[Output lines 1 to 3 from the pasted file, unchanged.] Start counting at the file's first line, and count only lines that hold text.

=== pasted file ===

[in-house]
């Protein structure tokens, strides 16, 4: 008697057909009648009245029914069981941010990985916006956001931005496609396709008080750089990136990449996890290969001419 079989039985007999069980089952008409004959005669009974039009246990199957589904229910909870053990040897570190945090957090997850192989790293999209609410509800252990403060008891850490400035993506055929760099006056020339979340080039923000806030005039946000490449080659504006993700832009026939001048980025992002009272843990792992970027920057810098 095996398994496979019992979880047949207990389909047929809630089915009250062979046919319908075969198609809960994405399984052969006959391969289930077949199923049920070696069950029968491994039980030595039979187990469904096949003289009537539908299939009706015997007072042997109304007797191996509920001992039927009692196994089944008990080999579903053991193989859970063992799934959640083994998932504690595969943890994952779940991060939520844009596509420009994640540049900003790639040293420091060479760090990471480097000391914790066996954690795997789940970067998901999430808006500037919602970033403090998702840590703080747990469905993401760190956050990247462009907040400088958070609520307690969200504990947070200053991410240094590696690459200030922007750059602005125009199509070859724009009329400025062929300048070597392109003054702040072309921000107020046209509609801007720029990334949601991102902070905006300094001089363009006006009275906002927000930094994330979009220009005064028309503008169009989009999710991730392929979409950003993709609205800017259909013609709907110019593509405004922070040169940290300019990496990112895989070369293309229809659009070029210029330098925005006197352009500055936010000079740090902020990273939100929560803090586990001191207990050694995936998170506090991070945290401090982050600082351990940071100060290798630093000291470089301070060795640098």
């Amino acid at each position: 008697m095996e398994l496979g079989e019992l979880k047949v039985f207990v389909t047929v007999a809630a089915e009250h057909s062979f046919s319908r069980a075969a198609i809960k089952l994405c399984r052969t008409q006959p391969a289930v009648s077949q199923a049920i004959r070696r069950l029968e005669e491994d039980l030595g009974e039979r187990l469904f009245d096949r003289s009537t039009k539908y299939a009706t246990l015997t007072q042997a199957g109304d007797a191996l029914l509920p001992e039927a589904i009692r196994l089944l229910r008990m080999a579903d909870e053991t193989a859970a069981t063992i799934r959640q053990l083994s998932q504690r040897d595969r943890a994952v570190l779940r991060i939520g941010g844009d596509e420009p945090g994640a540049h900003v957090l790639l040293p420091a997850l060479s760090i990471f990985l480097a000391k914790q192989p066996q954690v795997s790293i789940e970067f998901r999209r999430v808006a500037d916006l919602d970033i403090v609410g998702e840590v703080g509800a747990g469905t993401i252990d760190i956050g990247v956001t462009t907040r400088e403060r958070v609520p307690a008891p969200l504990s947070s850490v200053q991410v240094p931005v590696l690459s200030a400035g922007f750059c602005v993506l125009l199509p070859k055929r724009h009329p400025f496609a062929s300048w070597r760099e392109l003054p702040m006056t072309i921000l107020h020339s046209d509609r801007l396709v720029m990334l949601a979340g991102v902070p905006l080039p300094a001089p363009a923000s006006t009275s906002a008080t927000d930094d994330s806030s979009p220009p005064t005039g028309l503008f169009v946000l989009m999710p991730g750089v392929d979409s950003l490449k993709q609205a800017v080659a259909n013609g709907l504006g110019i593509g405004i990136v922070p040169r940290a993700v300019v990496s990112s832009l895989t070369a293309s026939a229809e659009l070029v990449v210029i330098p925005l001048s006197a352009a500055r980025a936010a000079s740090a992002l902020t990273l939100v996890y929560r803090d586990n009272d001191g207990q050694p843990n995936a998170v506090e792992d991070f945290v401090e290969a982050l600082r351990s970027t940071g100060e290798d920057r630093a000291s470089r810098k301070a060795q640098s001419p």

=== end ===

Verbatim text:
[in-house]
């Protein structure tokens, strides 16, 4: 008697057909009648009245029914069981941010990985916006956001931005496609396709008080750089990136990449996890290969001419 079989039985007999069980089952008409004959005669009974039009246990199957589904229910909870053990040897570190945090957090997850192989790293999209609410509800252990403060008891850490400035993506055929760099006056020339979340080039923000806030005039946000490449080659504006993700832009026939001048980025992002009272843990792992970027920057810098 095996398994496979019992979880047949207990389909047929809630089915009250062979046919319908075969198609809960994405399984052969006959391969289930077949199923049920070696069950029968491994039980030595039979187990469904096949003289009537539908299939009706015997007072042997109304007797191996509920001992039927009692196994089944008990080999579903053991193989859970063992799934959640083994998932504690595969943890994952779940991060939520844009596509420009994640540049900003790639040293420091060479760090990471480097000391914790066996954690795997789940970067998901999430808006500037919602970033403090998702840590703080747990469905993401760190956050990247462009907040400088958070609520307690969200504990947070200053991410240094590696690459200030922007750059602005125009199509070859724009009329400025062929300048070597392109003054702040072309921000107020046209509609801007720029990334949601991102902070905006300094001089363009006006009275906002927000930094994330979009220009005064028309503008169009989009999710991730392929979409950003993709609205800017259909013609709907110019593509405004922070040169940290300019990496990112895989070369293309229809659009070029210029330098925005006197352009500055936010000079740090902020990273939100929560803090586990001191207990050694995936998170506090991070945290401090982050600082351990940071100060290798630093000291470089301070060795640098």
């Amino acid at each position: 008697m095996e398994l496979g079989e019992l979880k047949v039985f207990v389909t047929v007999a809630a089915e009250h057909s062979f046919s319908r069980a075969a198609i809960k089952l994405c399984r052969t008409q006959p391969a289930v009648s077949q199923a049920i004959r070696r069950l029968e005669e491994d039980l030595g009974e039979r187990l469904f009245d096949r003289s009537t039009k539908y299939a009706t246990l015997t007072q042997a199957g109304d007797a191996l029914l509920p001992e039927a589904i009692r196994l089944l229910r008990m080999a579903d909870e053991t193989a859970a069981t063992i799934r959640q053990l083994s998932q504690r040897d595969r943890a994952v570190l779940r991060i939520g941010g844009d596509e420009p945090g994640a540049h900003v957090l790639l040293p420091a997850l060479s760090i990471f990985l480097a000391k914790q192989p066996q954690v795997s790293i789940e970067f998901r999209r999430v808006a500037d916006l919602d970033i403090v609410g998702e840590v703080g509800a747990g469905t993401i252990d760190i956050g990247v956001t462009t907040r400088e403060r958070v609520p307690a008891p969200l504990s947070s850490v200053q991410v240094p931005v590696l690459s200030a400035g922007f750059c602005v993506l125009l199509p070859k055929r724009h009329p400025f496609a062929s300048w070597r760099e392109l003054p702040m006056t072309i921000l107020h020339s046209d509609r801007l396709v720029m990334l949601a979340g991102v902070p905006l080039p300094a001089p363009a923000s006006t009275s906002a008080t927000d930094d994330s806030s979009p220009p005064t005039g028309l503008f169009v946000l989009m999710p991730g750089v392929d979409s950003l490449k993709q609205a800017v080659a259909n013609g709907l504006g110019i593509g405004i990136v922070p040169r940290a993700v300019v990496s990112s832009l895989t070369a293309s026939a229809e659009l070029v990449v210029i330098p925005l001048s006197a352009a500055r980025a936010a000079s740090a992002l902020t990273l939100v996890y929560r803090d586990n009272d001191g207990q050694p843990n995936a998170v506090e792992d991070f945290v401090e290969a982050l600082r351990s970027t940071g100060e290798d920057r630093a000291s470089r810098k301070a060795q640098s001419p």